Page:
For a game that launched back in 2009, Riot’s multiplayer online battle arena, League of Legends, has demonstrated impressive longevity. Not only did Riot attract legions of fans to the MOBA genre, but LoL Esports has become the top esport across the globe. While every major franchise experiences ebbs and flows with its player base, in the last two years alone, LoL managed to add another 48 million users. Additionally, with narrative-driven experiences in development at Riot Forge and the success of Arcane on Netflix, LoL appears poised for even more universe expansion.
Despite this incredibly successful foundation, the esports side of the business remains unprofitable, but Riot expects that to change, noting in an interview with The Washington Post that LoL Esports is “pretty close to sustainability.” Riot explained that sponsorship revenues – a key component of any esports business – have grown 50% each year for the past six years, which should propel the ecosystem into profitability in the near future if it keeps up that momentum.
While franchise slots in LoL Esports have been notoriously expensive, Riot has changed its approach with its other fast-growing esport, Valorant. In the Valorant ecosystem, Riot has chosen to remove any entry or franchise fees, instead focusing its efforts on helping teams succeed. “…with our partnership model, we’re just more closely aligned with the teams, and together I think we’re going to build the sport a lot faster,” John Needham, president of esports at Riot Games, explained. “We figured out, I think, that a lot of things are different with Valorant esports compared to League of Legends, but we are investing deeply… Our expectation is we will be profitable in three to four years.”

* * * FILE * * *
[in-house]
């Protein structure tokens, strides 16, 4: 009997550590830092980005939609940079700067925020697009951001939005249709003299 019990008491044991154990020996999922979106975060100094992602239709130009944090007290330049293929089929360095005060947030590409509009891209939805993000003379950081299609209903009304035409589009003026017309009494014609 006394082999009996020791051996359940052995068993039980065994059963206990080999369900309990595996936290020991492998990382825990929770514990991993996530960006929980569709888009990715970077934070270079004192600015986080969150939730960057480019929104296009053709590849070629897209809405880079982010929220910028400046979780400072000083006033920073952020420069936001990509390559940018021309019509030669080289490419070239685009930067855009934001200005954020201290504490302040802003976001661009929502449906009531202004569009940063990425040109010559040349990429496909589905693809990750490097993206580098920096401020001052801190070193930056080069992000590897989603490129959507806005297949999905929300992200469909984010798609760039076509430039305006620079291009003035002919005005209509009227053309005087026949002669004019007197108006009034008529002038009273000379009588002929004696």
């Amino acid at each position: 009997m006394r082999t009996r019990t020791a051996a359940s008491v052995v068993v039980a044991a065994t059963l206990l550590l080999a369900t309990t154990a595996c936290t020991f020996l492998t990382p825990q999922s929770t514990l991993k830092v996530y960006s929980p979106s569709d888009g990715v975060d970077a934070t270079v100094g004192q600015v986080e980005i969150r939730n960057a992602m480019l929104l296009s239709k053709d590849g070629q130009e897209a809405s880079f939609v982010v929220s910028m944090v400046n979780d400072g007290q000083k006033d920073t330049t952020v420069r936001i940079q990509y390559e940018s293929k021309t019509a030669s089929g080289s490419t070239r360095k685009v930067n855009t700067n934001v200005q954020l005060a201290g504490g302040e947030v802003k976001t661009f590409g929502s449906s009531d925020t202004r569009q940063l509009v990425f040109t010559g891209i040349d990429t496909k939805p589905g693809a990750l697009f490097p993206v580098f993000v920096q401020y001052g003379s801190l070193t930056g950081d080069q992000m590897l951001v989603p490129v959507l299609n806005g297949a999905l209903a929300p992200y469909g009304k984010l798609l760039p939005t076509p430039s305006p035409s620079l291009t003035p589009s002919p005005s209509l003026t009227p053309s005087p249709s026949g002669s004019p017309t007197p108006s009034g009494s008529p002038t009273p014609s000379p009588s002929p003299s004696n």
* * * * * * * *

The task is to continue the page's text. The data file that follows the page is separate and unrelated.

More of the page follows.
Valorant’s launch during the summer of 2020 took the esports world by storm, luring many esports pros from similar shooters like CS:GO. Moreover, Riot has placed great emphasis on diversity in esports, with Valorant serving as the primary example. In 2023, the VCT Game Changers program will be adding more countries and regions in an effort to further bolster opportunities for women in the esports sector. The combination of smart business planning and greater D&I initiatives should position Valorant to further grow its esports presence in the coming years.
Interpret’s New Media Measure® finds that Riot’s two big PC/console esports are continuing to attract players in the US. Year-over-year, the percentage of gamers who have played LoL has grown from 6% to 9% while Valorant playership grew from 4% to 6%. Meanwhile, in mobile esports, Riot’s Wild Rift has gained several percentage points in fanship as well. The Riot Games machine is well oiled, indeed.
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